The study participants were also asked to provide answers to questions selected from the SIDRIA questionnaire [16], as described previously [17], with the aim to establish potential relationships between respiratory health, quantified through respiratory flow parameters (dependent variable), and symptoms and some risk factors such as tobacco smoke exposure, traffic, and living environment (independent variables). Using normal limits, 15 subjects had non-normal total resistance at 5 Hz values (R5-tot) (7.9%). In particular, Figure 2 illustrates the logistic regression analysis results obtained using asthma-like symptoms as the dependent variable and tobacco smoke exposure, traffic, and living environment as independent variables, adjusted for age and gender.
Furthermore, Figure 3 shows the logistic model with the FEV1/FVC ratio (on the left) and FOT R5-tot (on the right) as dependent variables, and tobacco smoke exposure, traffic, and living environment as independent variables, adjusted by age and gender. Both models clearly show that tobacco smoke exposure, traffic, and living environment play a role in the modulation of asthma-like symptoms and respiratory function.
With regard to the first model depicted in Figure 2, asthma-like symptoms were more frequently found in children exposed to tobacco smoke (OR = 2.25 (95% CI: 1.30–4.50); p = 0.020) or living in high-traffic areas (OR = 3.37 (95% CI: 2.29–141.61); p = 0.004). In contrast, living in rural areas seems to have a moderate protective role in terms of respiratory health in the subjects considered (OR = 0.29 (95% CI: 0.09–0.90); p = 0.030). The negative role of tobacco smoke is also confirmed in the second GLM model (Figure 3), which shows how FEV1/FVC and FOT parameters are negatively influenced upon tobacco smoke exposure as this latter increases substantially the FEV1/FVC ratio (OR = 18 (95% CI: 2.29–141.61); p = 0.006) but only in active smokers. Furthermore, Figure 3B shows how tobacco smoke exposure worsen significantly FOT R5-tot (OR = 5.1 (95% CI: 1.57–16.85); p = 0.007) and active smokers (OR = 16.8 (95% CI: 1.68–87.27); p = 0.013) (Figure 3B), indicating a better sensitivity of FOT with regard to early damage to respiratory pathways. No significant relationships were detected between non-normal FVC and FEV1 and smoke exposure, traffic, and living environment.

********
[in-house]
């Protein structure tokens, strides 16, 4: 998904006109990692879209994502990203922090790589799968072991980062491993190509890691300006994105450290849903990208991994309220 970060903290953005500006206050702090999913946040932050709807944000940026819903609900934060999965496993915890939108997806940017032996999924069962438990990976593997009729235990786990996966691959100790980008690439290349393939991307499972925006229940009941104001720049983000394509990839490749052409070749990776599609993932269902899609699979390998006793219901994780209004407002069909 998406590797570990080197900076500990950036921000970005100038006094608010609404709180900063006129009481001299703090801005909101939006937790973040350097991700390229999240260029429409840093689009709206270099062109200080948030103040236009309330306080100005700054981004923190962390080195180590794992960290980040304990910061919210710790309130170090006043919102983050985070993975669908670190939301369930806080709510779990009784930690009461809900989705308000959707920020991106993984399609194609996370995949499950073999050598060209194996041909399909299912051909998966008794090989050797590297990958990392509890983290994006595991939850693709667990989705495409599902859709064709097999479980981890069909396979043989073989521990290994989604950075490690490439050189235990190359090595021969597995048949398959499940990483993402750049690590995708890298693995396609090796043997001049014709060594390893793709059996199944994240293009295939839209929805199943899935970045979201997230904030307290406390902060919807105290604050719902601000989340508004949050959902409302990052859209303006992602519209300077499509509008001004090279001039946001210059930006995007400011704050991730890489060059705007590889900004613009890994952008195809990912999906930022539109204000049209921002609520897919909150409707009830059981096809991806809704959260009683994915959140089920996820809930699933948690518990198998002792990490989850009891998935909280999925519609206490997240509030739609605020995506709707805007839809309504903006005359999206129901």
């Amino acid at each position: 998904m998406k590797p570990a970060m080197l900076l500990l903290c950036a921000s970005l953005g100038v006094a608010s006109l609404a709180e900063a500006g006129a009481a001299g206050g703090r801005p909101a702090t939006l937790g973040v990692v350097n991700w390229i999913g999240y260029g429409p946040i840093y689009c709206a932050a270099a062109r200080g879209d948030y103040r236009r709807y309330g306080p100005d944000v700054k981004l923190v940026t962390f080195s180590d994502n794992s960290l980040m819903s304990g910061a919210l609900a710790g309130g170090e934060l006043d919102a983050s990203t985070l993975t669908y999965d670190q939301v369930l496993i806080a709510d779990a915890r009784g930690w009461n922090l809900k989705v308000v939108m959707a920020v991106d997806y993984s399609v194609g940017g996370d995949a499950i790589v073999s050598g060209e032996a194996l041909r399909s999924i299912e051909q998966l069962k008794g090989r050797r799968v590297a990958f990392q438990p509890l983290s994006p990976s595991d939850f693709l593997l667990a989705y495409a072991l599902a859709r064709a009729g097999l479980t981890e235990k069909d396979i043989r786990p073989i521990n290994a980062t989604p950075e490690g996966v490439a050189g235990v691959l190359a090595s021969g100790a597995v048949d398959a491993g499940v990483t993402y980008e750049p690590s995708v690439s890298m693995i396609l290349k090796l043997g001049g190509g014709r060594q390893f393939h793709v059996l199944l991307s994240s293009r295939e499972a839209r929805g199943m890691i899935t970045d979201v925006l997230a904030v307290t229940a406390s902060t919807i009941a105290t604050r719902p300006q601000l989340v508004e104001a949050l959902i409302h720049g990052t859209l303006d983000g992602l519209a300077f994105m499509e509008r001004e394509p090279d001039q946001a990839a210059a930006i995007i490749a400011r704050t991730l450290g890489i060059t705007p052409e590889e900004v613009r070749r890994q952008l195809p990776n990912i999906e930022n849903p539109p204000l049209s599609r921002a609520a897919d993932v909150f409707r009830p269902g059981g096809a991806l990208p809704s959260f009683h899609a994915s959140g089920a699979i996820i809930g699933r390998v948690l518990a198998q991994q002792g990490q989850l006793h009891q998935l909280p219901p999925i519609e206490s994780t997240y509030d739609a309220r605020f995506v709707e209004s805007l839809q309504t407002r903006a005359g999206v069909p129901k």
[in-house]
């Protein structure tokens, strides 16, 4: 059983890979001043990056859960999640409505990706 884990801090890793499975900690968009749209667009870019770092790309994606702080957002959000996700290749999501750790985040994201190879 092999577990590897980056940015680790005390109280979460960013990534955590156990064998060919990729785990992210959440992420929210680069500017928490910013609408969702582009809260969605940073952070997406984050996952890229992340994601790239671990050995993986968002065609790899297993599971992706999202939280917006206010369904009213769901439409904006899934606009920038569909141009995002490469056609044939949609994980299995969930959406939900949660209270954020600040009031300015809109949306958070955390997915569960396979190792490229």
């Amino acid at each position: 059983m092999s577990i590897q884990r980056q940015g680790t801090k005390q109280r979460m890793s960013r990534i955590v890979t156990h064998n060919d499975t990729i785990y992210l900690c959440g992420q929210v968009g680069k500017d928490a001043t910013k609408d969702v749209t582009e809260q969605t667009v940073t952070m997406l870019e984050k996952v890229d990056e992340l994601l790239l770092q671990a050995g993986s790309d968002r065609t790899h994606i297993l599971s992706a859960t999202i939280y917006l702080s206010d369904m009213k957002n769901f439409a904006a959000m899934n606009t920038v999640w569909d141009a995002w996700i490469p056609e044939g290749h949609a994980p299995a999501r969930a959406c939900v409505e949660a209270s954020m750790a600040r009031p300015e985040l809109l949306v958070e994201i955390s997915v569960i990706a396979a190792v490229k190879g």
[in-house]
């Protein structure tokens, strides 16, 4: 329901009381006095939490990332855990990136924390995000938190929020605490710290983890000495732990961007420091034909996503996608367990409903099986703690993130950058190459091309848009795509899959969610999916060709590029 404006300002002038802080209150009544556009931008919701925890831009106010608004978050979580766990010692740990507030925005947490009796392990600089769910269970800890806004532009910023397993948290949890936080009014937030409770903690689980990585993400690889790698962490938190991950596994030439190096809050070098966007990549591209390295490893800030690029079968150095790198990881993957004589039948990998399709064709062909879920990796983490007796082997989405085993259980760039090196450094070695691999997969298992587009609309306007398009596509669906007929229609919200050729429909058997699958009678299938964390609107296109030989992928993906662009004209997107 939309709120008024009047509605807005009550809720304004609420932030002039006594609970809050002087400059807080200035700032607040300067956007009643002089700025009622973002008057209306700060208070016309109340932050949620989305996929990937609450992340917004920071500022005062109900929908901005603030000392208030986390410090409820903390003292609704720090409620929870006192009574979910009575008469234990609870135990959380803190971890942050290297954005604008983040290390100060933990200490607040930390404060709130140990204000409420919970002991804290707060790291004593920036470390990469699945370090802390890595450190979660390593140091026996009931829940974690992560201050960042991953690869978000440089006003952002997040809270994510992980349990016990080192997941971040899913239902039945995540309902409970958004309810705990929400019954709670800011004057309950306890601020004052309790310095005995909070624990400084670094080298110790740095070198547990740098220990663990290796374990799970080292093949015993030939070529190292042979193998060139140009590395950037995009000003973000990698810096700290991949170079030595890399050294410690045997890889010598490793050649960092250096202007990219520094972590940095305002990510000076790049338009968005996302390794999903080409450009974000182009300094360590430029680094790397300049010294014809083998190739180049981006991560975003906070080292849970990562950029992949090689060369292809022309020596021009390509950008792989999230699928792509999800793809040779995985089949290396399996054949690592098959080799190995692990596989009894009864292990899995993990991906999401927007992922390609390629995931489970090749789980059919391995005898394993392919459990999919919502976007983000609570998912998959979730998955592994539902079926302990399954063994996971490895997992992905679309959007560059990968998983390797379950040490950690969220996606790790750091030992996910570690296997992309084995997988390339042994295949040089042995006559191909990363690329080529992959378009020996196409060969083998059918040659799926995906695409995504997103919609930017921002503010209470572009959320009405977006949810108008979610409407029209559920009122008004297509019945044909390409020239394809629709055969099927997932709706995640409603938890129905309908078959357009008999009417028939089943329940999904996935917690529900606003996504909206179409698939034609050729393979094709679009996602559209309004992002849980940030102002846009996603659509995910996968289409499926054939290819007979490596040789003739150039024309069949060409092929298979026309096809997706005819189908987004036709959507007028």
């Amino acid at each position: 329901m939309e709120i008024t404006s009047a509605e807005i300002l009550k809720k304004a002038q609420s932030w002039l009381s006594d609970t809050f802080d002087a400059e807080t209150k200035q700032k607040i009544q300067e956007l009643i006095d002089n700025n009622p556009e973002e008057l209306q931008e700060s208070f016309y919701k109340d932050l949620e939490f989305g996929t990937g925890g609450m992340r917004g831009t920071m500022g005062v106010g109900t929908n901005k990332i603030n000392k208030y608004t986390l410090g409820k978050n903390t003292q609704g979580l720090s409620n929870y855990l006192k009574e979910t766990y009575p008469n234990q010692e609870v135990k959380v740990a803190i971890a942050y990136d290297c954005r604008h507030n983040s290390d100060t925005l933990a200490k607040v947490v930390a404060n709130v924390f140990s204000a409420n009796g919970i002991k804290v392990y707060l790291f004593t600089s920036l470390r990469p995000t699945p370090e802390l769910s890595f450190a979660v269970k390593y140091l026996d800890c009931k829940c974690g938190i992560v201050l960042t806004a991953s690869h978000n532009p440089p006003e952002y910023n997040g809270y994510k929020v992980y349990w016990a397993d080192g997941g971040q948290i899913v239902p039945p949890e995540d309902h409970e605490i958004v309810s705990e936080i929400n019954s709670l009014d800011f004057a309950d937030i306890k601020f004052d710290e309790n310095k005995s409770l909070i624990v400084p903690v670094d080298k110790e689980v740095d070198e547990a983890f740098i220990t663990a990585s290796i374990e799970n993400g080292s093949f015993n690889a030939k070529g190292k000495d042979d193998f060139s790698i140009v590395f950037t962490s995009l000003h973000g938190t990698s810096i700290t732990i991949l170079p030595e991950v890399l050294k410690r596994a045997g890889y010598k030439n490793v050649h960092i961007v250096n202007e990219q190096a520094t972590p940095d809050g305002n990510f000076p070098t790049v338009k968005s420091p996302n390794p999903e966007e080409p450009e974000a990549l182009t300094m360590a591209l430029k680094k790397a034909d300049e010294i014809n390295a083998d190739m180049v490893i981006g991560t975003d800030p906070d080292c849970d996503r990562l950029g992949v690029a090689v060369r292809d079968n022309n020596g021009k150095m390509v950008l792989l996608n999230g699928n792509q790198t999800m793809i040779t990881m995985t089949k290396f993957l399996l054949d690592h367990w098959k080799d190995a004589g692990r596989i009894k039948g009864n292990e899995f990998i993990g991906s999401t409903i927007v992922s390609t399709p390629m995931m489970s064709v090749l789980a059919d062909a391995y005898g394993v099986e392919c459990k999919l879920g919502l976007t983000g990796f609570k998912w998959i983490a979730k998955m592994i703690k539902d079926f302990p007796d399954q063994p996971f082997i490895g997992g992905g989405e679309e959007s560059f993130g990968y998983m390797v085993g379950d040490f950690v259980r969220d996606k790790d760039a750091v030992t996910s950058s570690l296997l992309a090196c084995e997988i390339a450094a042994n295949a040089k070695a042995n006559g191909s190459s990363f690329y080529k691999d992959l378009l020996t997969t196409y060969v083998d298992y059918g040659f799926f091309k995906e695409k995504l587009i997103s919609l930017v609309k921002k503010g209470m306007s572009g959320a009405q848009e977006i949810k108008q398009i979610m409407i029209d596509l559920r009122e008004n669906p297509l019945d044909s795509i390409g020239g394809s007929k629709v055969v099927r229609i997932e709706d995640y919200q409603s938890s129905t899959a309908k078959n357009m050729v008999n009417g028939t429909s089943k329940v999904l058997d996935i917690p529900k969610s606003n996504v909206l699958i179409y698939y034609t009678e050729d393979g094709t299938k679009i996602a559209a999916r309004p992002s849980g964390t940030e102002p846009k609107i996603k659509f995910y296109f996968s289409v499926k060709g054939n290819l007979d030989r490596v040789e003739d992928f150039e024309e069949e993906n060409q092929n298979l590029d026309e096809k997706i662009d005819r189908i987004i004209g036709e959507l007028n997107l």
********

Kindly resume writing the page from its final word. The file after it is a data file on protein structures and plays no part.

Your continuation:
4. Discussion

In this study, we aimed to investigate some aspects of youth health through the analysis of specific determinants of health risk factors such as age, tobacco smoke exposure, and air pollution. To this end, we evaluated the respiratory and health status in a group of Italian children and adolescents using age, tobacco smoke exposure, environmental living, oxidative stress, and body composition (BMI) as independent variables. We also explored respiratory health, measured objectively by spirometry and FOT and subjectively by a questionnaire, using passive and active tobacco smoke, intensity of automotive traffic, and urbanization level as independent variables.